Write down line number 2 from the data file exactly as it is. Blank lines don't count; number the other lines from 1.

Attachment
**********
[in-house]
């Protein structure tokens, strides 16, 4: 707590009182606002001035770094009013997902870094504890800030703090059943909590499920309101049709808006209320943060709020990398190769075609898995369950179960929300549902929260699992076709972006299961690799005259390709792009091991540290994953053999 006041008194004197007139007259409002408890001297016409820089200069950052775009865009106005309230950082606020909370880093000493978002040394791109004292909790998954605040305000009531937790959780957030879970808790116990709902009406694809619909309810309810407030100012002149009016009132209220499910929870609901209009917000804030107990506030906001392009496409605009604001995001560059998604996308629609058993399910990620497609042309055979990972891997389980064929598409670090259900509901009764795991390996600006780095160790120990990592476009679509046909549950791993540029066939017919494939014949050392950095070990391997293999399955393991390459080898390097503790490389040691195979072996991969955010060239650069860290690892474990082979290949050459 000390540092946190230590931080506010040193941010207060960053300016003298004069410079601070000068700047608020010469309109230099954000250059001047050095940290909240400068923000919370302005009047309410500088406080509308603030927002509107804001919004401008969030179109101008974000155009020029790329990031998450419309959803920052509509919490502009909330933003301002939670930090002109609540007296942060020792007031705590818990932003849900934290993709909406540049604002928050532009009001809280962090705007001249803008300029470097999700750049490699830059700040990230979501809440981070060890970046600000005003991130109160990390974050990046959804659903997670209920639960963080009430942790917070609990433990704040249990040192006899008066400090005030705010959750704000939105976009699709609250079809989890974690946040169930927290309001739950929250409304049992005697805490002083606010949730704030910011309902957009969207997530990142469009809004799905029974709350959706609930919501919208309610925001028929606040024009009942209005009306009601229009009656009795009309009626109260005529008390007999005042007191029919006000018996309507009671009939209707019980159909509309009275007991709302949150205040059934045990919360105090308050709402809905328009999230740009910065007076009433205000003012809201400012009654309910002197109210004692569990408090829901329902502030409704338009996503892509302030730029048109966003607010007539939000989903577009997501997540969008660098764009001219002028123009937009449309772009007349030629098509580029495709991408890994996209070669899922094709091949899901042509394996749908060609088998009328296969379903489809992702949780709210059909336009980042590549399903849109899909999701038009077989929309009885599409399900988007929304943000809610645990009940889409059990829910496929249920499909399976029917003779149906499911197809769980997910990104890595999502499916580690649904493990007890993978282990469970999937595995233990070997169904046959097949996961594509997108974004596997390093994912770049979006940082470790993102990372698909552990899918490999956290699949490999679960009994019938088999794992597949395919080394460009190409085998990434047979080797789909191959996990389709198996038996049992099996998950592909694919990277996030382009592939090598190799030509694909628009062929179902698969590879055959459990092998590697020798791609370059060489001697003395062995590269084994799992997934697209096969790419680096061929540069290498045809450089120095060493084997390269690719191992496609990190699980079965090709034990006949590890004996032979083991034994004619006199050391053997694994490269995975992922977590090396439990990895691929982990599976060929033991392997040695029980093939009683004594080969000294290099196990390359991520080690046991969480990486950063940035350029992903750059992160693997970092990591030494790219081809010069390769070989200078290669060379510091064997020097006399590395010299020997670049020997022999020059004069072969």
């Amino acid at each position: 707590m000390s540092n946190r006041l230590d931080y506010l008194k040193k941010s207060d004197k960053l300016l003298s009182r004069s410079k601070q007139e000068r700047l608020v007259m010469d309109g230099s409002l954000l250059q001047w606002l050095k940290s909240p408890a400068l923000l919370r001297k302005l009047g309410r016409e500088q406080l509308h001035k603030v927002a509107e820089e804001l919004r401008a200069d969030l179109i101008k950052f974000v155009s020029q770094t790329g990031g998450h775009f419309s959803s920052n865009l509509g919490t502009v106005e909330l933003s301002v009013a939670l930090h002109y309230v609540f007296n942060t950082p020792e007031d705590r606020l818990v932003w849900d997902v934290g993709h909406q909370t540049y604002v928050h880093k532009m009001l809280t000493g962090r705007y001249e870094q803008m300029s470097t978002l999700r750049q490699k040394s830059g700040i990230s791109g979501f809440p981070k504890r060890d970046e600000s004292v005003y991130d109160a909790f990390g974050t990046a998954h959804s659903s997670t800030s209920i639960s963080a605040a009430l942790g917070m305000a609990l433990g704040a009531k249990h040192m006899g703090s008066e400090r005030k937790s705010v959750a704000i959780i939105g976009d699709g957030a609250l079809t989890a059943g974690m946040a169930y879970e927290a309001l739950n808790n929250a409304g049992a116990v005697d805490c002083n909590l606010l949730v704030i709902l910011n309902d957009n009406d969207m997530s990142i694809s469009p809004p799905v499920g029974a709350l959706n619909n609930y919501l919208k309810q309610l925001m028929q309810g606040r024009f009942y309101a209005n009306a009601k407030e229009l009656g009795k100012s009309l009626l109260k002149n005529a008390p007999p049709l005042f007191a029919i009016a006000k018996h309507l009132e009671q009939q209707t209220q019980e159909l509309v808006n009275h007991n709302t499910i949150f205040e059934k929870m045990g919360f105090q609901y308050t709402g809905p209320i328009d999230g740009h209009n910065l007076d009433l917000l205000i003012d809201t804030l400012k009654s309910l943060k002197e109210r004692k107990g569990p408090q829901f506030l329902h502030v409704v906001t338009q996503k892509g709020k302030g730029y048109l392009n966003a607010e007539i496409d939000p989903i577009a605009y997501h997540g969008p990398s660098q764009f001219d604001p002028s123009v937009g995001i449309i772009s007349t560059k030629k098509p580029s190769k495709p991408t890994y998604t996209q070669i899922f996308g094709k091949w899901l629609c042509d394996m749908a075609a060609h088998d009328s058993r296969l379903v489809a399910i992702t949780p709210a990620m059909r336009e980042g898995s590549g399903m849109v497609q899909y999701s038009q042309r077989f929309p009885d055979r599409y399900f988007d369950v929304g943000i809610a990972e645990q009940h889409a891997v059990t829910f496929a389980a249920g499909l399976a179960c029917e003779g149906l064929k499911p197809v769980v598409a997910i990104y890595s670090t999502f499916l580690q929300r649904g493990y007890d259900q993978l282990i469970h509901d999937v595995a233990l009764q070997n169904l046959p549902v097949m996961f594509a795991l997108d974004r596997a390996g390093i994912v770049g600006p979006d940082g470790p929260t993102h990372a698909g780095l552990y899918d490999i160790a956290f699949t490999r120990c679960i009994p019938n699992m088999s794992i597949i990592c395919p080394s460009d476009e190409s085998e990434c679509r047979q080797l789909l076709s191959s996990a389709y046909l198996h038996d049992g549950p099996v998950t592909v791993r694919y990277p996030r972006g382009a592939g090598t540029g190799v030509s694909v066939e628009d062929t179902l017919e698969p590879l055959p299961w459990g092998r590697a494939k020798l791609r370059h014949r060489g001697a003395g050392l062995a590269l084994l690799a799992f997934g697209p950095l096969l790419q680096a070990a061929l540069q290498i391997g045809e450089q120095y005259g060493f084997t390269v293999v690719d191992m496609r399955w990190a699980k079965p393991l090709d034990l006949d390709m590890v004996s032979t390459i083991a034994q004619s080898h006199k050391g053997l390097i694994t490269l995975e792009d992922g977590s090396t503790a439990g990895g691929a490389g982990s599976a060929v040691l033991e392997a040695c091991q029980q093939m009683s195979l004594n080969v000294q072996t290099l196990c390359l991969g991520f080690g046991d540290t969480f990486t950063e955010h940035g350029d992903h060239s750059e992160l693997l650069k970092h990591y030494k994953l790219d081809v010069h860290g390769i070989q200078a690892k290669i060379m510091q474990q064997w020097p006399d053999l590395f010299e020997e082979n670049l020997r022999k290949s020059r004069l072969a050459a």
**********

């Protein structure tokens, strides 16, 4: 707590009182606002001035770094009013997902870094504890800030703090059943909590499920309101049709808006209320943060709020990398190769075609898995369950179960929300549902929260699992076709972006299961690799005259390709792009091991540290994953053999 006041008194004197007139007259409002408890001297016409820089200069950052775009865009106005309230950082606020909370880093000493978002040394791109004292909790998954605040305000009531937790959780957030879970808790116990709902009406694809619909309810309810407030100012002149009016009132209220499910929870609901209009917000804030107990506030906001392009496409605009604001995001560059998604996308629609058993399910990620497609042309055979990972891997389980064929598409670090259900509901009764795991390996600006780095160790120990990592476009679509046909549950791993540029066939017919494939014949050392950095070990391997293999399955393991390459080898390097503790490389040691195979072996991969955010060239650069860290690892474990082979290949050459 000390540092946190230590931080506010040193941010207060960053300016003298004069410079601070000068700047608020010469309109230099954000250059001047050095940290909240400068923000919370302005009047309410500088406080509308603030927002509107804001919004401008969030179109101008974000155009020029790329990031998450419309959803920052509509919490502009909330933003301002939670930090002109609540007296942060020792007031705590818990932003849900934290993709909406540049604002928050532009009001809280962090705007001249803008300029470097999700750049490699830059700040990230979501809440981070060890970046600000005003991130109160990390974050990046959804659903997670209920639960963080009430942790917070609990433990704040249990040192006899008066400090005030705010959750704000939105976009699709609250079809989890974690946040169930927290309001739950929250409304049992005697805490002083606010949730704030910011309902957009969207997530990142469009809004799905029974709350959706609930919501919208309610925001028929606040024009009942209005009306009601229009009656009795009309009626109260005529008390007999005042007191029919006000018996309507009671009939209707019980159909509309009275007991709302949150205040059934045990919360105090308050709402809905328009999230740009910065007076009433205000003012809201400012009654309910002197109210004692569990408090829901329902502030409704338009996503892509302030730029048109966003607010007539939000989903577009997501997540969008660098764009001219002028123009937009449309772009007349030629098509580029495709991408890994996209070669899922094709091949899901042509394996749908060609088998009328296969379903489809992702949780709210059909336009980042590549399903849109899909999701038009077989929309009885599409399900988007929304943000809610645990009940889409059990829910496929249920499909399976029917003779149906499911197809769980997910990104890595999502499916580690649904493990007890993978282990469970999937595995233990070997169904046959097949996961594509997108974004596997390093994912770049979006940082470790993102990372698909552990899918490999956290699949490999679960009994019938088999794992597949395919080394460009190409085998990434047979080797789909191959996990389709198996038996049992099996998950592909694919990277996030382009592939090598190799030509694909628009062929179902698969590879055959459990092998590697020798791609370059060489001697003395062995590269084994799992997934697209096969790419680096061929540069290498045809450089120095060493084997390269690719191992496609990190699980079965090709034990006949590890004996032979083991034994004619006199050391053997694994490269995975992922977590090396439990990895691929982990599976060929033991392997040695029980093939009683004594080969000294290099196990390359991520080690046991969480990486950063940035350029992903750059992160693997970092990591030494790219081809010069390769070989200078290669060379510091064997020097006399590395010299020997670049020997022999020059004069072969």